Summer hatch 


We arrive at the creek in the middle of the afternoon, sun still high, car's thermometer showing 29 Celsius. Good that this part of the stream is already in the shadows. We see some sparse large Mayflies (E.danica), that sporadically pop out of the surface. They drift and flutter, to then hover in reach of shelter among the leaves of the highest trees.

We mount respectively a mayfly emerger and a dun and we have immediately a good response to our choices by catching the first trouts, with both emerger and dun imitations. While slowly moving upstream we succeed on more small brown trouts, that apparently cannot resist the yellowish dainty.

It is a nice and relaxed fishing, even in absence of clear rings or rise, guessing the right a spot between the water-weeds returns almost mathematically a sure trout. No big ones but here the creek is not very large and at this time of the day we already are quite happy not to have to blank while waiting for cooler hours. Hey, we're catching all on dry flies on hot summer mid afternoon!

After a couple of hours, we get downstream where the stream is wider. Fish are rising here, beside some riffles, in the strong sunlight. We try several dry flies, scaling down the hook size to the smallest patterns but ain't nothing that seems to convince them. Then my mate is able to catch several of them with a heavy nymph. I decide to leave him in such good company and after walking a half kilometer I reach a deeper stretch with uniform current. Almost the all stretch lies in shadows and big rings enlarge under the branches that reach out to water on the opposite bank. I get some nice trouts on a small deer-hair sedge, before walking back to my mate to tell him about and wait together for the "coup de soir".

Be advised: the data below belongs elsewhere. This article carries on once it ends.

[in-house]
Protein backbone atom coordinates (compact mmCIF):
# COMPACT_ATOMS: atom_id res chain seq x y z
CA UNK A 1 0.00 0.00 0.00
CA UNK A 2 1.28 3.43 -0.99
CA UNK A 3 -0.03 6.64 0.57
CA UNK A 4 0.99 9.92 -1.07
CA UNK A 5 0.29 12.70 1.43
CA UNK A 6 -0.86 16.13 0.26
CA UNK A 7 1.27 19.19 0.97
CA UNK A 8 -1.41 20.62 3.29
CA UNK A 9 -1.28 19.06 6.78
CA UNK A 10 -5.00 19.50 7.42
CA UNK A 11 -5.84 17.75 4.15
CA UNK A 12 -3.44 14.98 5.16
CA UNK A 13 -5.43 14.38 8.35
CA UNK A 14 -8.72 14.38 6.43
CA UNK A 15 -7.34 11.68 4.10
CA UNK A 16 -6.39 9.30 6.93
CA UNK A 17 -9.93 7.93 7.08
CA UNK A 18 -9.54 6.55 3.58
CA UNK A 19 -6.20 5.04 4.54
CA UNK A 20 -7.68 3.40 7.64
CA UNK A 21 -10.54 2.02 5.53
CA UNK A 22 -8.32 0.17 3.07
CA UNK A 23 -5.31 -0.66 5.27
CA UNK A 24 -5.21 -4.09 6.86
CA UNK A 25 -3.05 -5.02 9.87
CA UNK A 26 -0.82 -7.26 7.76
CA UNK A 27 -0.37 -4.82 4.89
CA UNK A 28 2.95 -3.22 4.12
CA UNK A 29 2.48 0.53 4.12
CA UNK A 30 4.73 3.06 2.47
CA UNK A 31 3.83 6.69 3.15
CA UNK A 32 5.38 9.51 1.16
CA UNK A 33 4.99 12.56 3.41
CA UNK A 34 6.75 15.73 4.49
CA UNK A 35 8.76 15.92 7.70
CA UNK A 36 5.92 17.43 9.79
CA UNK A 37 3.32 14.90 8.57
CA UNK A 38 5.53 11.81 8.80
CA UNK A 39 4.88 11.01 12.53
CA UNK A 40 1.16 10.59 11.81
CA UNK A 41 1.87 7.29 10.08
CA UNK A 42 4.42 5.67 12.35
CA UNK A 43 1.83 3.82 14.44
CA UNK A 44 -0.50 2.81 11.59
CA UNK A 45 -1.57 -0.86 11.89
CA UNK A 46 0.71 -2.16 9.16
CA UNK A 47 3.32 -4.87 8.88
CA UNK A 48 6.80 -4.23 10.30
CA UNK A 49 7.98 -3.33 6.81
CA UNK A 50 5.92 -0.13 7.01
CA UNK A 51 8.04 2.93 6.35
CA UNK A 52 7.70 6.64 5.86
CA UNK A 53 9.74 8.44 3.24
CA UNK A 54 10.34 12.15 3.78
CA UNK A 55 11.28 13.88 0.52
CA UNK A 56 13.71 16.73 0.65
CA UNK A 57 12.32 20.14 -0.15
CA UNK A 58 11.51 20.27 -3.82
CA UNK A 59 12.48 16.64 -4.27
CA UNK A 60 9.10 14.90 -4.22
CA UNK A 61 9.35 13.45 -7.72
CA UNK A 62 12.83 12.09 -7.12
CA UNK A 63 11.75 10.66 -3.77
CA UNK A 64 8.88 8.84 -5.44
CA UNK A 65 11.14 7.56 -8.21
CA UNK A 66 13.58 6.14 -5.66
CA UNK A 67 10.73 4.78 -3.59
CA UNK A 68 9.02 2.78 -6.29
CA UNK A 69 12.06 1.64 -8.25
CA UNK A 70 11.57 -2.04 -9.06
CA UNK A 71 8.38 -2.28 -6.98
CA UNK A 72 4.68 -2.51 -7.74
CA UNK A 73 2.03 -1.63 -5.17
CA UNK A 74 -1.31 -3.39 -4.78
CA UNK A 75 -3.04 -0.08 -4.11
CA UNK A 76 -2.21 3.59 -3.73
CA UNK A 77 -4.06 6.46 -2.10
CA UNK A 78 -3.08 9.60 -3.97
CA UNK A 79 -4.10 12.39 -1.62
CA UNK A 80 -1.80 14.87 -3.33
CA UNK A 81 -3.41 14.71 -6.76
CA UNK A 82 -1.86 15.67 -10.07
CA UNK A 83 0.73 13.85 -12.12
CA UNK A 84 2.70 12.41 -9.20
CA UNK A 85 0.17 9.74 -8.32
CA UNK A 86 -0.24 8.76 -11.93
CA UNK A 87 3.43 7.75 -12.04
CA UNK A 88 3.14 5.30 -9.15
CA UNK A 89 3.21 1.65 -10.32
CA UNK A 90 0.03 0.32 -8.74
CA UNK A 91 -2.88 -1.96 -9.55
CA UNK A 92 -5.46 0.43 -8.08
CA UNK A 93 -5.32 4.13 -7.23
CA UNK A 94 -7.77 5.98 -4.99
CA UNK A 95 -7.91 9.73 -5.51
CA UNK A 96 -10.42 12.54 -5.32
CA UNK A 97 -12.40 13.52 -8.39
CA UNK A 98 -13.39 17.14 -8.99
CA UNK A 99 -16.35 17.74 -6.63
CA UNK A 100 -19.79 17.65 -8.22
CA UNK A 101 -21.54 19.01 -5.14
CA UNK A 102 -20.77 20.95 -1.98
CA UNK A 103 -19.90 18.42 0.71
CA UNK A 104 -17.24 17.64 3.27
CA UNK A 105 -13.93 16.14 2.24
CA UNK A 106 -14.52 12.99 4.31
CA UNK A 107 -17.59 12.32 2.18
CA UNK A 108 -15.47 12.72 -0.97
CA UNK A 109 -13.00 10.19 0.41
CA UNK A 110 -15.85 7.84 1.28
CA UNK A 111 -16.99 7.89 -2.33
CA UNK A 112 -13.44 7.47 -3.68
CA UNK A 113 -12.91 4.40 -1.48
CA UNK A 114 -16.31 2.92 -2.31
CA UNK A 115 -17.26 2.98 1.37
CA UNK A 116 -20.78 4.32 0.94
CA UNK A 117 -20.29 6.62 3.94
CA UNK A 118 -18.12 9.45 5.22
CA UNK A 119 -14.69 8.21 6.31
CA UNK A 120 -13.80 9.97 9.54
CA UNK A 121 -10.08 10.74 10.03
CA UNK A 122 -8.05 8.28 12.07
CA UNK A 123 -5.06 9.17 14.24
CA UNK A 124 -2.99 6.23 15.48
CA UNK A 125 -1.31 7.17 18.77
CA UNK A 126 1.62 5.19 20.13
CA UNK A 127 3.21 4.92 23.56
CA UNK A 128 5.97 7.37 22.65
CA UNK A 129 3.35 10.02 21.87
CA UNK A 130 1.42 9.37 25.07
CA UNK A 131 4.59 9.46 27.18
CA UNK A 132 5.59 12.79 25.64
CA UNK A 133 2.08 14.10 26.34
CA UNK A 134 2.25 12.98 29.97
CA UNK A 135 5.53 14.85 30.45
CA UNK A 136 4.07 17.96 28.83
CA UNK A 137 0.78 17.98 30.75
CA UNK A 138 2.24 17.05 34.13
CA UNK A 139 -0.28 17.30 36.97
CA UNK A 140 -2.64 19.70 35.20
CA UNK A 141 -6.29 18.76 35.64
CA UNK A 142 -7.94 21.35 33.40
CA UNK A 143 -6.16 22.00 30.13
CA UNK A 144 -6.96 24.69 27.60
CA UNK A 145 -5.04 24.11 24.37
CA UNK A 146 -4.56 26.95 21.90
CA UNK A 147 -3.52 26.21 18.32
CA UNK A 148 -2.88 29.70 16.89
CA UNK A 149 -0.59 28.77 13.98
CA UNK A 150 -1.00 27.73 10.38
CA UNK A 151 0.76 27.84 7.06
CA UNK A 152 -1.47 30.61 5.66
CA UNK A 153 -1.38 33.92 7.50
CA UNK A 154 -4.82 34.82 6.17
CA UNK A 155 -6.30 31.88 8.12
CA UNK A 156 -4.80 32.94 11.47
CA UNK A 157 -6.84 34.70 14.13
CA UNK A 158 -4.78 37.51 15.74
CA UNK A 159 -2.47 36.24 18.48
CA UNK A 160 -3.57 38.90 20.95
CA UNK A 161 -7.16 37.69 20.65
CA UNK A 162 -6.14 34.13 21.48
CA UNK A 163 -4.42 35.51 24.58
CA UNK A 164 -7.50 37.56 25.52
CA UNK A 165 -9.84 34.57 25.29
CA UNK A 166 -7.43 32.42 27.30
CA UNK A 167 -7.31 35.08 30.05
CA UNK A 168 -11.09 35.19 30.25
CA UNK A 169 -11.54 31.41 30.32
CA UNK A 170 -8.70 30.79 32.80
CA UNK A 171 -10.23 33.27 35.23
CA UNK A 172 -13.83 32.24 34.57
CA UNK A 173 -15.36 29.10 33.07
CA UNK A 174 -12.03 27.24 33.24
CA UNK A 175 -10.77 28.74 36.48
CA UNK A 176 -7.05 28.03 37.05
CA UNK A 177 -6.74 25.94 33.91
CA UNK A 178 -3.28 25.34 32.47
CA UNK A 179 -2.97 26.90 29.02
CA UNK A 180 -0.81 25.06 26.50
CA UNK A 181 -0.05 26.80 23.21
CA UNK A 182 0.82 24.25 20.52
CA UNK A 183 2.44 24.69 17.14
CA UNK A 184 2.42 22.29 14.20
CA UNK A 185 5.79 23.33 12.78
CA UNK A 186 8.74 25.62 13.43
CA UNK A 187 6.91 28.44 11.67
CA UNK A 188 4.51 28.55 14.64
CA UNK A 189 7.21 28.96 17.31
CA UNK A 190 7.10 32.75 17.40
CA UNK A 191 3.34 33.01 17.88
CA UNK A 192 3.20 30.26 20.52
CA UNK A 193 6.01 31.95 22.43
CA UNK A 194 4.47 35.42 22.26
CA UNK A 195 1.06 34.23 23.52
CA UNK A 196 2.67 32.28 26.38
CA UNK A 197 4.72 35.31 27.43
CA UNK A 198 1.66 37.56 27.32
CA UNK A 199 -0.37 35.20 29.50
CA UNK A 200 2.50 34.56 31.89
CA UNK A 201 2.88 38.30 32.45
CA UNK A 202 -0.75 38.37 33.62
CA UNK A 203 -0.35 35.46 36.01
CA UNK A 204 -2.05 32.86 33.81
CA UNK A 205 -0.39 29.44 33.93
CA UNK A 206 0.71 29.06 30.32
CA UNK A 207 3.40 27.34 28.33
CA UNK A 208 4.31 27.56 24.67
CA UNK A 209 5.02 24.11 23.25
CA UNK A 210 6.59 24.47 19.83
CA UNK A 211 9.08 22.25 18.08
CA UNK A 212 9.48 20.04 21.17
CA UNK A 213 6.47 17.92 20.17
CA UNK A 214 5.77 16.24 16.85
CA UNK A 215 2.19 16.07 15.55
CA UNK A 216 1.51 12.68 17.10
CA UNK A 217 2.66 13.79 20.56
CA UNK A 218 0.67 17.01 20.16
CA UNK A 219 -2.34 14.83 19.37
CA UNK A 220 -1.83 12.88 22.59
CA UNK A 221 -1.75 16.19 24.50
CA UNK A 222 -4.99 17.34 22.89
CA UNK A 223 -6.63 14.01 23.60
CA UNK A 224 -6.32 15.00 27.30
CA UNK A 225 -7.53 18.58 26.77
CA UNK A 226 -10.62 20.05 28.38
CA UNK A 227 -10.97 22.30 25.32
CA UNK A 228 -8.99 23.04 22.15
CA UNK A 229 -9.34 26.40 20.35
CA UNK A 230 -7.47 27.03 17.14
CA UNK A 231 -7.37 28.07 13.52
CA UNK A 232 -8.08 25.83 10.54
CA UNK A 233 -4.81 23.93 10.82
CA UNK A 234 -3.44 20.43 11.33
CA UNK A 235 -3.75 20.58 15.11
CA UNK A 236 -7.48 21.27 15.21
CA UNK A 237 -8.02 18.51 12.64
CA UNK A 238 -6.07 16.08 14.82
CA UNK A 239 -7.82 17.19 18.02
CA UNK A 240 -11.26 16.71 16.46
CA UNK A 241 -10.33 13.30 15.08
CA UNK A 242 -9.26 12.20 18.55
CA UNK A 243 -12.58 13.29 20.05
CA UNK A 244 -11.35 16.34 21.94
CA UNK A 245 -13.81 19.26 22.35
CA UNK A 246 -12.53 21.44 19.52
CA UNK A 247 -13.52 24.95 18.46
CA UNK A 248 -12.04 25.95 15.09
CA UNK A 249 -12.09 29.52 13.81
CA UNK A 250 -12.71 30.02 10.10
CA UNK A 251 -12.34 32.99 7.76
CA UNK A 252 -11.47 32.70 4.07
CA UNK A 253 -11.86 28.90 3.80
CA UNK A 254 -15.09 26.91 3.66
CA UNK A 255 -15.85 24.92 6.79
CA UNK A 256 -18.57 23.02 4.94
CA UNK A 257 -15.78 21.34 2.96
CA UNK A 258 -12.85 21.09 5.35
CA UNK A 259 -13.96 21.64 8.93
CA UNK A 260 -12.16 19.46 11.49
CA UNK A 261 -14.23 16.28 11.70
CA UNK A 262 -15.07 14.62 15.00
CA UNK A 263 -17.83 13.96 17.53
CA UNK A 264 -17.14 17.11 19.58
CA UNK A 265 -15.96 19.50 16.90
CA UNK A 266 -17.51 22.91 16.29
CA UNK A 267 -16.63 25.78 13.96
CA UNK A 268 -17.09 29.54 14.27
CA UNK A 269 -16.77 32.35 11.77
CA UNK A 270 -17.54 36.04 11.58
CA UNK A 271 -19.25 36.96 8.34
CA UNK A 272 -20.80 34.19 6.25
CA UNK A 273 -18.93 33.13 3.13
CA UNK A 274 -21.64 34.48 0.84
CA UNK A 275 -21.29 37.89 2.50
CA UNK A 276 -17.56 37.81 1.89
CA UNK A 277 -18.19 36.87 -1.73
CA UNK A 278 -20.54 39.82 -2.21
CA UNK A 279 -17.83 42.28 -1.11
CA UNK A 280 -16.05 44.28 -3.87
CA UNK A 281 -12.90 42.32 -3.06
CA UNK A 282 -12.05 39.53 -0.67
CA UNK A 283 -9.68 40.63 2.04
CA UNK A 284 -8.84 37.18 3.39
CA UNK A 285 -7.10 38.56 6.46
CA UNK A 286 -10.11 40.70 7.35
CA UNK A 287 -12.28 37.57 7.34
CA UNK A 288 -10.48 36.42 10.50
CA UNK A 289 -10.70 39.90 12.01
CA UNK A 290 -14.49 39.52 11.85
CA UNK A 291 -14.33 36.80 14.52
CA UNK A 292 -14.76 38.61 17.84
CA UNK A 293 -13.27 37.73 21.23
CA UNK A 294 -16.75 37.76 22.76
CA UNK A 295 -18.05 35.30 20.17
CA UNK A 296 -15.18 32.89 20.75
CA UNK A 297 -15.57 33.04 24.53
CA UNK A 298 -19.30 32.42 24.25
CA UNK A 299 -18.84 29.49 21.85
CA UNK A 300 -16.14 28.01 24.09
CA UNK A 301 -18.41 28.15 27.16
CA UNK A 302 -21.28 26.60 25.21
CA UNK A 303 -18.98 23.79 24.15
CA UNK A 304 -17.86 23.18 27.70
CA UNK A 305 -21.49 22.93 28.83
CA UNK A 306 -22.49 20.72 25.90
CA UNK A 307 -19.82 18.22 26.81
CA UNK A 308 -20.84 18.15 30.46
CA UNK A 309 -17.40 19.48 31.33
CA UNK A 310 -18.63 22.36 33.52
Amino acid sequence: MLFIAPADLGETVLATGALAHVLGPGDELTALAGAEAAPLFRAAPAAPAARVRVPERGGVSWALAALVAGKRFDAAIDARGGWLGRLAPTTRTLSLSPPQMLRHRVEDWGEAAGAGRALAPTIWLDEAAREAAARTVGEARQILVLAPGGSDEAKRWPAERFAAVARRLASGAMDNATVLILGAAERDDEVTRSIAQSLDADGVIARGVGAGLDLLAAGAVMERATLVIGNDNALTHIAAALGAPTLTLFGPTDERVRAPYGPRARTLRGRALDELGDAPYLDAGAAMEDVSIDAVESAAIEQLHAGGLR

And here it comes eventually the dusk. The number of flying critters increases every minute. There is a mixed hatch: tiny mayflies, small and large sedges share the air-space with mid-sized yellow upright mating spinners, large white Mayfly spinners and various sorts of egg-laying caddis. It seems impossible that there is not a single fish rising now. Our fly patches fill up but there is nothing that can bring a fish to rise. We are now trying different sizes of emerging caddis pupa but nothing and even the wighted nymph is not working.

We walk upstream in search of some fish action. We make our way through literal clouds of little grannoms, trying not to breathe them as we go along the bank and spitting out of the mouth the ones that get inhalated by mistake.
This orgy of pulsating life is inversely proportional to the surface fish activity. Incredibly, where fish were rising during the afternoon there is no sign, no matter if we use emerger or nymph. As we reach a flat with slow current and it is too dark to try to change the fly, a couple of solitary rings give us the final challenge. There is one ring for each one of us, with a tiny deer-hair sedge I release a nice grayling that was sipping emergers. The last impression of the day is its flank twinkling under the moonlight while I set him back free to return into his element. Have a nice summer !